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Samsung SyncMaster LD220 review

Our Rating :
Price when reviewed : £185
inc VAT

A great-quality USB monitor that's a good choice only if your laptop's monitor output is already being used for another display.


22in screen size, 1,920×1,080 resolution, DVI: no, VGA: yes, HDMI:

The rationale behind Samsung’s latest monitor is that laptop users want an external display that sits at the same height as their laptop’s screen.

Hence, the LD220 has no stand to raise it off the desk. However, we’re not at all convinced that this design is best for users, especially those undertaking the kind of demanding tasks that would require an additional monitor.

Anyone using their laptop on a desk on a daily basis should invest in a laptop stand (or use a pile of books) to bring the screen up to eye level, and then use a separate keyboard and mouse. With this more ergonomic setup, a standard LCD monitor with a stand is a far better match.

The LD220’s high price is due to its USB DisplayLink interface. This means you can connect it to a spare USB port and – once you’ve installed the drivers – you’ll benefit from an extra 22 inches of extended desktop. However, this is only necessary if you’re not already using your laptop’s monitor output for another display.

Unlike smaller DisplayLink screens we’ve seen, the LD220 isn’t USB-powered, so you’ll still need to connect it to the mains. There’s also a standard VGA interface, which is an odd inclusion, as it’s only worth paying the premium for a DisplayLink monitor if you don’t have the option to connect it via VGA, making this connector practically redundant.

There are no built-in speakers, which is a missed opportunity, given the poor quality of most laptop speakers and the LD220’s ability to play video. Videos in 720p played smoothly over the USB connection, but the monitor’s in-built graphics card simply isn’t powerful enough to play Blu-ray movies and intensive 3D games.

A flip-out support allows you to tilt the LD220 between 10 and 30 degrees. You navigate the menus using three touch-sensitive controls, which light up when you touch them. Options are limited: you can adjust brightness and switch between the five preset modes, but little else. You can also select which input to use, and change the aspect ratio from Auto to Wide.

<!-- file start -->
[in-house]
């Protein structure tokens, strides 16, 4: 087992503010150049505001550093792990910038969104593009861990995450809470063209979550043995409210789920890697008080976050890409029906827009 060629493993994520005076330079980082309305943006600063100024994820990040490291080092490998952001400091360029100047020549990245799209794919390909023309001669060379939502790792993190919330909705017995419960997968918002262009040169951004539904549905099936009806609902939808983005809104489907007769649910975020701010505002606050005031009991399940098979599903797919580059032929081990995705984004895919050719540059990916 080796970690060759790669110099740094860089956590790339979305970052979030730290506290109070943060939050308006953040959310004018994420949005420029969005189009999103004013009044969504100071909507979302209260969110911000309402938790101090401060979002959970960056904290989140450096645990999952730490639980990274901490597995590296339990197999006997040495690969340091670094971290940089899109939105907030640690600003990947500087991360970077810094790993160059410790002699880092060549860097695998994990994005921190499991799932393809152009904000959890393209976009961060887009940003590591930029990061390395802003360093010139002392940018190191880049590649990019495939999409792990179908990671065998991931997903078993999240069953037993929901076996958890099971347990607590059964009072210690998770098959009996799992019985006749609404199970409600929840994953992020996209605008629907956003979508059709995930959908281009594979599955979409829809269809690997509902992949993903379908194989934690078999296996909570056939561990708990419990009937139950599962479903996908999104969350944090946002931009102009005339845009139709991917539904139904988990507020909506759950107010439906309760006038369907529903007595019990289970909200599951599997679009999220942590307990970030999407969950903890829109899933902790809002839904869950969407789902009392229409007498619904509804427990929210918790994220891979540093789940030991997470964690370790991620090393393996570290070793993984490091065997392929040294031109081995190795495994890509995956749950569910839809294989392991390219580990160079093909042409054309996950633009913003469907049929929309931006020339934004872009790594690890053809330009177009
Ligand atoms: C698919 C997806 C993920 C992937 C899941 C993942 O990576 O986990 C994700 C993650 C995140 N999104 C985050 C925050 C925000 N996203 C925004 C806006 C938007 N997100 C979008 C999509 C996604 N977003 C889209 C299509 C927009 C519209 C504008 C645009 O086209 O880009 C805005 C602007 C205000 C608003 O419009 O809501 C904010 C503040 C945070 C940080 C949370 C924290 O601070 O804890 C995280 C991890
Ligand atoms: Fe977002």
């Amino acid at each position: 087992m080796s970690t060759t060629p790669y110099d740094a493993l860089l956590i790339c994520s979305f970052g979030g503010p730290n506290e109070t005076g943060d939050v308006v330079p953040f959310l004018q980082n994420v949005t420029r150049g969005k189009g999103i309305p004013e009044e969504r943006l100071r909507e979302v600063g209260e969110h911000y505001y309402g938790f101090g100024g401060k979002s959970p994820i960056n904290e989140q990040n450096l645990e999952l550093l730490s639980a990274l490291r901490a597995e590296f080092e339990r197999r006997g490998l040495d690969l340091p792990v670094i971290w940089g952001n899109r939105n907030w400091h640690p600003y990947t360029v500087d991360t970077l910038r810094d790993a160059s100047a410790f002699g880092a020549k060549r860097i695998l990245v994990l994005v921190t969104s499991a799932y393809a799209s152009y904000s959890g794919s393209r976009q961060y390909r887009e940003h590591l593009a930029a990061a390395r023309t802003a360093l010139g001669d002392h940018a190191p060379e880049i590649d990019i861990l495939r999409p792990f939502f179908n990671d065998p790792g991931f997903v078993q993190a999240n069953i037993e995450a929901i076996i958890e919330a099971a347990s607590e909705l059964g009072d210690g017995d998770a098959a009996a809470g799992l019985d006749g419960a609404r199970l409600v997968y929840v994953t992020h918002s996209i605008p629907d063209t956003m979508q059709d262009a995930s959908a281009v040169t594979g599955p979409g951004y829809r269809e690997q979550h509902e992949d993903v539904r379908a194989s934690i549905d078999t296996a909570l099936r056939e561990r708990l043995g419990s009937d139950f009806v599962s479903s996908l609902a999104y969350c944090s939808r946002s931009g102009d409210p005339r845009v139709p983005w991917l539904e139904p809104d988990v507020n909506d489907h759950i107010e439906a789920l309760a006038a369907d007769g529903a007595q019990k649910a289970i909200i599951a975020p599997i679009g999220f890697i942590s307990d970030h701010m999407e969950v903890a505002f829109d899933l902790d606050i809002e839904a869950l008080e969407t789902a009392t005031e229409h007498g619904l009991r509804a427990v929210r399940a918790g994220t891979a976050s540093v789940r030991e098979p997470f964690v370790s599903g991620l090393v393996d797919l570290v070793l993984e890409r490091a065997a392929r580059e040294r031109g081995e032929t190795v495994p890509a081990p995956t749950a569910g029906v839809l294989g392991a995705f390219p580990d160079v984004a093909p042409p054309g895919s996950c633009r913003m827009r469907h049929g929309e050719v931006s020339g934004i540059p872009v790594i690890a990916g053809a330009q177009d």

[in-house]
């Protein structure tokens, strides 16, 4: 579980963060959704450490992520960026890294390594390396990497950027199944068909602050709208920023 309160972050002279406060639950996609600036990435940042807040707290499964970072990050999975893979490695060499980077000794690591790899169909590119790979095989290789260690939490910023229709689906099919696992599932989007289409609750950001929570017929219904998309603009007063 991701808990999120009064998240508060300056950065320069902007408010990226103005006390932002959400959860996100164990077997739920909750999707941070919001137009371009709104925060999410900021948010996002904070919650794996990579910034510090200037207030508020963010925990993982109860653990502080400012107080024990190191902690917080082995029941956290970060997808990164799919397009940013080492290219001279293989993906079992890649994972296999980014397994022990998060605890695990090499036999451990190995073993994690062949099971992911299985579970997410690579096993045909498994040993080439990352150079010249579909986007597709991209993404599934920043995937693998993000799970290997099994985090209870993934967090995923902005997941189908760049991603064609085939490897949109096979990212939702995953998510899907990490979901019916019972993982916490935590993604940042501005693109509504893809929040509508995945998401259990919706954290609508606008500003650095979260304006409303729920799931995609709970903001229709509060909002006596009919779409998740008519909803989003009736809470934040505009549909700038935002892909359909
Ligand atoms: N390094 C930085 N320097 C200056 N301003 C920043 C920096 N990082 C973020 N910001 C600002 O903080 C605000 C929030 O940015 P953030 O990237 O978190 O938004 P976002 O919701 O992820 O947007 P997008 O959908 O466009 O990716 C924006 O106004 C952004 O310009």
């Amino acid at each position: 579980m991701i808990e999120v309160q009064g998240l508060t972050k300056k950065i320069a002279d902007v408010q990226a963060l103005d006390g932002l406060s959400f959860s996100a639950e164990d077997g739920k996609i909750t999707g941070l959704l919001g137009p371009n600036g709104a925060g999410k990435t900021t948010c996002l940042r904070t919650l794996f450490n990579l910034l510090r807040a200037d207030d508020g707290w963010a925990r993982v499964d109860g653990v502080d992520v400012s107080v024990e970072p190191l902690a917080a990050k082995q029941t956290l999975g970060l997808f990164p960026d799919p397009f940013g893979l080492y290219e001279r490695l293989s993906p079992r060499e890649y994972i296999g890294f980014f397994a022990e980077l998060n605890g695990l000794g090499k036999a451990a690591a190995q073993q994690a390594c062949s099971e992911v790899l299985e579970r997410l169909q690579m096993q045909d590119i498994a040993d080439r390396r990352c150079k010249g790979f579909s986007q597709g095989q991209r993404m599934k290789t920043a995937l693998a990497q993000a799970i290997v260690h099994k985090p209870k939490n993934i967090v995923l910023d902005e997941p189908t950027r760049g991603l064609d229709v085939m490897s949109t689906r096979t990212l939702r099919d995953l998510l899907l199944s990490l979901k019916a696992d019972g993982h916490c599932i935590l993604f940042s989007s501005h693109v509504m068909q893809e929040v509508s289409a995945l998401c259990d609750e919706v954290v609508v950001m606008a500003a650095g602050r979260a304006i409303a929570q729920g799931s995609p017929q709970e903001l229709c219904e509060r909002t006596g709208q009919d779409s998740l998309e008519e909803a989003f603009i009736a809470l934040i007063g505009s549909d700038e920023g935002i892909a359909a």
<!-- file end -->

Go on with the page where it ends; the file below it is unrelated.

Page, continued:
For all our gripes, we were impressed with the LD220’s image quality. Viewing angles are good, and brightness and contrast are better than on most 22in monitors we’ve seen recently. Colours are perfectly saturated and reflections from the glossy coating aren’t too bad.

However, this monitor has too many drawbacks for us to recommend it. There’s no reason to buy it unless you want a monitor with no stand, have no spare monitor outputs on your computer and don’t want to use it for games. Save yourself £61 and buy BenQ’s E2200HD instead.

Basic Specifications

Rating ***


Viewable size 22 in
Native resolution 1,920×1,080
Contrast ratio 1,000:1 (20,000:1 dynamic)
Brightness 300cd/m²
Horizontal viewing angle 170°
Response time 5ms
Response time type black-to-black
Screen depth 58mm
Base (WxD) 515x150mmmm
Screen elevation 45mmmm


Portrait mode no
Wall mount option no
Height adjustable no
Internal speakers none
Detachable cables yes
USB hub 2-port USB
Integrated power supply yes
Kensington lock lug yes
Display extras none
VGA input yes
DVI input no
S-video input no
Component input no
Composite input no
Audio inputs none


Power consumption standby 4W
Power consumption on 38W

Buying Information

Price £185

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